BAC’s Global Banking division
Bank of America’s (BAC) Global Banking division garners revenues in the form of core banking services, investment banking services in Europe, Asia, and Africa. The bank has expanded its reach as well as the scope of services in the recent years to achieve diversified earnings globally. In the recent quarters, the division’s profits have increased on an increase in investment banking, advisory fees, higher deposits and loans, and other noninterest income.
In 2Q17, the division is expected to see subdued growth on a sequential basis, driven by subdued advances and growth in transaction advisory fees. In 1Q17, it posted net income of $1.73 billion, as compared to $1.58 billion in 4Q16 and $1.09 billion in 1Q16. The growth was mainly due to non-interest income, higher interest margins, lower expenses, and a substantial decline in provisions on improvement in energy offerings.
Investment banking rises strongly
Investment banking firms (XLF) have seen a strong rebound in their transaction advisory offerings as well as fees as global growth rebounds on lower interest rates. Major bankers, including J.P. Morgan (JPM), Goldman Sachs (GS), and Citigroup (C), have seen tremendous growth in investment banking fees. They’ve found help from a buoyant broad market (SPY), improving corporate profits and liquidity, cross-border transactions, and China’s interest in global assets, partially offset by rising interest rates.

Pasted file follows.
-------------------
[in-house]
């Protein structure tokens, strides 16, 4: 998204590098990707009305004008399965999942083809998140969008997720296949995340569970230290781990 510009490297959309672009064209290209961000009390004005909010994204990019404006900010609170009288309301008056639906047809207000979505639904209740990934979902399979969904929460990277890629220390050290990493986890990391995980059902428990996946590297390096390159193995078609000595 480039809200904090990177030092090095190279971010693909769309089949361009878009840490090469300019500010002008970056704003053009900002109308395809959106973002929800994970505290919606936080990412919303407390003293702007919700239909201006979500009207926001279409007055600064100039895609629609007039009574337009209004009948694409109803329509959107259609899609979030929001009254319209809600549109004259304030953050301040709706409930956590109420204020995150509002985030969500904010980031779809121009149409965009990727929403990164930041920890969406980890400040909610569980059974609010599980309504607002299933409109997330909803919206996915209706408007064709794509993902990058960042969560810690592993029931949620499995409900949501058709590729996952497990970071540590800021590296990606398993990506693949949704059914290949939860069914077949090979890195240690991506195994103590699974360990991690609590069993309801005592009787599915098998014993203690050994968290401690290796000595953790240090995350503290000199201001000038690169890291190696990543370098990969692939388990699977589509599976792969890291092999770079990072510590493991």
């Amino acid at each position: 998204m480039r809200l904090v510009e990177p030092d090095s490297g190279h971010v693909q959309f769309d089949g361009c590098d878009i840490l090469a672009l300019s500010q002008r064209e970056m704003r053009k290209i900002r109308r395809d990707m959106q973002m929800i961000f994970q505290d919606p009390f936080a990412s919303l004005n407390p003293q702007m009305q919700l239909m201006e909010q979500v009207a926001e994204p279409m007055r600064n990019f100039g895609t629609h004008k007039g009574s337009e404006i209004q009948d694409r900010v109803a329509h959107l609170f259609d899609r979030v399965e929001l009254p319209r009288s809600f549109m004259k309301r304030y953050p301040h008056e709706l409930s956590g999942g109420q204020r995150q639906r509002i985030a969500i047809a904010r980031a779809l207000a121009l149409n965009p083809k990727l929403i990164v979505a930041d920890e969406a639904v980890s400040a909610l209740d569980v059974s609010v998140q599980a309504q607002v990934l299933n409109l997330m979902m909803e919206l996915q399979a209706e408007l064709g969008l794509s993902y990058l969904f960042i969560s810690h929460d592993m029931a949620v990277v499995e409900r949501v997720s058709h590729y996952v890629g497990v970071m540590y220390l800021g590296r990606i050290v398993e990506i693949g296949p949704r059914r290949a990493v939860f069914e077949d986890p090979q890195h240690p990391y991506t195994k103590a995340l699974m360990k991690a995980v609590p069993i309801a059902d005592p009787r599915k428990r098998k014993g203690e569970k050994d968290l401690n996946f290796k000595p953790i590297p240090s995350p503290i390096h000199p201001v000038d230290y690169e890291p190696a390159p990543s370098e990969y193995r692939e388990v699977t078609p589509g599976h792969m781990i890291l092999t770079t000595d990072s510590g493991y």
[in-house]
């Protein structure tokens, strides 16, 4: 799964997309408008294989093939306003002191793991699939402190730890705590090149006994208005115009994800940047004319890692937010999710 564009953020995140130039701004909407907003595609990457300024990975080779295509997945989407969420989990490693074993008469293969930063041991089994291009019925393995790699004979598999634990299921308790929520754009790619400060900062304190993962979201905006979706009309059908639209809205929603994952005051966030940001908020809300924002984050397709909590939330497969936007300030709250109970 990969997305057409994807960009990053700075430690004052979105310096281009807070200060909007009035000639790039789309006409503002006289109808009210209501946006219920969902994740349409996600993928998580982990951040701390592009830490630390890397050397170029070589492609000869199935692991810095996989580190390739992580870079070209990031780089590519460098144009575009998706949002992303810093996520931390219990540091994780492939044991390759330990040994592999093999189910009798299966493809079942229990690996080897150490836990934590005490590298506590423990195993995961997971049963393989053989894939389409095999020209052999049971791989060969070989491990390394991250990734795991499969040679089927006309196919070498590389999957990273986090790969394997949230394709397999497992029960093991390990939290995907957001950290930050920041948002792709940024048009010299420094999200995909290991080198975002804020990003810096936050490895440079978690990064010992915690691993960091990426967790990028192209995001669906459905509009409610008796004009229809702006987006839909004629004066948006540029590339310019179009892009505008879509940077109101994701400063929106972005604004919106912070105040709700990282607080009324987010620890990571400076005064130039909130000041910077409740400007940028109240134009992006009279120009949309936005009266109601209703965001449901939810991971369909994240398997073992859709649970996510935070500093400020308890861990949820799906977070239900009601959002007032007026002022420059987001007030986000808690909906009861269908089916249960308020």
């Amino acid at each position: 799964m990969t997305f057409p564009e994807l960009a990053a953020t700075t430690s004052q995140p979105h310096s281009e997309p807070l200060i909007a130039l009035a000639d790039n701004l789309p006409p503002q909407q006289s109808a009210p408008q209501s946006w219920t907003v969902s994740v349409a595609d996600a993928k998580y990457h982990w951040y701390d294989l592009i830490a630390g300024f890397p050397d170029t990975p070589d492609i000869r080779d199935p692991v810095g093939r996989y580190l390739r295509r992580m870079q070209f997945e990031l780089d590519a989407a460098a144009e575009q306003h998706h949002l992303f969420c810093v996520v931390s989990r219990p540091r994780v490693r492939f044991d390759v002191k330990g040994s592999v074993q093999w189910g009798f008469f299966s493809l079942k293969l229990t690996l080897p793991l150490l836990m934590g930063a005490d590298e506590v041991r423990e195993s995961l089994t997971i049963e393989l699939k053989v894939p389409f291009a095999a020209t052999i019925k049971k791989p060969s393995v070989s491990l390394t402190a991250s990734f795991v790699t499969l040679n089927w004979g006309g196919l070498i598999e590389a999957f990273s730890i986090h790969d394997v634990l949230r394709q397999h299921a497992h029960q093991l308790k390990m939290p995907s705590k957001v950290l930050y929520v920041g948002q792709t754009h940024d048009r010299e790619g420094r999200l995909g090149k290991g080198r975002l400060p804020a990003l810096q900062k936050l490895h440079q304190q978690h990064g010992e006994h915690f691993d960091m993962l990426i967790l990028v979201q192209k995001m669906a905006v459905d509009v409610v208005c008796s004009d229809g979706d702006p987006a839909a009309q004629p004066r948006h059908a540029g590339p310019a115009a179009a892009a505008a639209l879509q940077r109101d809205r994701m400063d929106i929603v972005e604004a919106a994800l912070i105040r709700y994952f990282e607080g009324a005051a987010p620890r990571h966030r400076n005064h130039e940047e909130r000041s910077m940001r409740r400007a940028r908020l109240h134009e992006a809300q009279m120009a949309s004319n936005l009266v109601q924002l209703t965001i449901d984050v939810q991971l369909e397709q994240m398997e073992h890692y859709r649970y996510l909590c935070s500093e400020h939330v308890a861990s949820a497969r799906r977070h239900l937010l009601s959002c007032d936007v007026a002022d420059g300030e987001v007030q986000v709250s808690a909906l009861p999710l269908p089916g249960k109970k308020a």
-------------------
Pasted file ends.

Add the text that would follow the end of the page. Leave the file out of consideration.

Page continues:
Bank of America’s global banking managed loans and leases of $342.9 billion in 1Q17—growth of 4%. It also recorded average deposits of $304.1 billion—a rise of 2% on a YoY basis. Investment banking fees for the division rose 37% to $1.6 billion in debt issuances and merger and acquisition fees.
BAC’s global banking’s efficiency ratio has fallen to 44% in 1Q17 from 49%. This change means lower spending, credit reserves, and a higher number of deals for the majority of its sectoral teams.